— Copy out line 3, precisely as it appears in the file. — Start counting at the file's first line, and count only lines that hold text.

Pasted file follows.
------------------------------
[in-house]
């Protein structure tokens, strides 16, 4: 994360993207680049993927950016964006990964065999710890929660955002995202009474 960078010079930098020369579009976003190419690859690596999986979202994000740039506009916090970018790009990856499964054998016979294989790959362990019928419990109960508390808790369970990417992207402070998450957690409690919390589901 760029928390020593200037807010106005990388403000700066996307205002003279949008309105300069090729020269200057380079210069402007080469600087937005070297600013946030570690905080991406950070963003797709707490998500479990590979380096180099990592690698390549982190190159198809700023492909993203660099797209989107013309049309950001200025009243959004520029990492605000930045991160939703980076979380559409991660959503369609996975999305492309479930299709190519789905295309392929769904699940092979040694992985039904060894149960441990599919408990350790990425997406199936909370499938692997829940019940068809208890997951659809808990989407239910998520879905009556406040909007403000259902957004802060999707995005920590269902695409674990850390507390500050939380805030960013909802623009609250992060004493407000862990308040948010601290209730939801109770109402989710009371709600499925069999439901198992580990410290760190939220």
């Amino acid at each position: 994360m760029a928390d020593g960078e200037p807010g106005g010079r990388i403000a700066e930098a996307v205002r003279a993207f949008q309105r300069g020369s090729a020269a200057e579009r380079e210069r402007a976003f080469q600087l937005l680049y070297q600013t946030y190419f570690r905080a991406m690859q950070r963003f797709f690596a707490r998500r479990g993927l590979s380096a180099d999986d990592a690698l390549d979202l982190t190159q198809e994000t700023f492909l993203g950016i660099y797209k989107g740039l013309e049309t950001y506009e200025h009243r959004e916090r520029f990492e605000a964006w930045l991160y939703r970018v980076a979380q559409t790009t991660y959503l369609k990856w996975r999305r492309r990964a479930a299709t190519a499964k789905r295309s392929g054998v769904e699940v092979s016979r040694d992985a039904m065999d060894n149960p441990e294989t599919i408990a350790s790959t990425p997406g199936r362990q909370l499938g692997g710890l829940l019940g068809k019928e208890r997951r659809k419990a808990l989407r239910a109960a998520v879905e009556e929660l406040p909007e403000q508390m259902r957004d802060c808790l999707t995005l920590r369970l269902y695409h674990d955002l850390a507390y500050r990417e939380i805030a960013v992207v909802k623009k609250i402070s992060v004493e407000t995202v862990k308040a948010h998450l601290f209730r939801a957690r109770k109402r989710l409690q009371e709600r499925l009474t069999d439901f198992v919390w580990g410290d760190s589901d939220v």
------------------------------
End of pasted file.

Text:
């Amino acid at each position: 994360m760029a928390d020593g960078e200037p807010g106005g010079r990388i403000a700066e930098a996307v205002r003279a993207f949008q309105r300069g020369s090729a020269a200057e579009r380079e210069r402007a976003f080469q600087l937005l680049y070297q600013t946030y190419f570690r905080a991406m690859q950070r963003f797709f690596a707490r998500r479990g993927l590979s380096a180099d999986d990592a690698l390549d979202l982190t190159q198809e994000t700023f492909l993203g950016i660099y797209k989107g740039l013309e049309t950001y506009e200025h009243r959004e916090r520029f990492e605000a964006w930045l991160y939703r970018v980076a979380q559409t790009t991660y959503l369609k990856w996975r999305r492309r990964a479930a299709t190519a499964k789905r295309s392929g054998v769904e699940v092979s016979r040694d992985a039904m065999d060894n149960p441990e294989t599919i408990a350790s790959t990425p997406g199936r362990q909370l499938g692997g710890l829940l019940g068809k019928e208890r997951r659809k419990a808990l989407r239910a109960a998520v879905e009556e929660l406040p909007e403000q508390m259902r957004d802060c808790l999707t995005l920590r369970l269902y695409h674990d955002l850390a507390y500050r990417e939380i805030a960013v992207v909802k623009k609250i402070s992060v004493e407000t995202v862990k308040a948010h998450l601290f209730r939801a957690r109770k109402r989710l409690q009371e709600r499925l009474t069999d439901f198992v919390w580990g410290d760190s589901d939220v």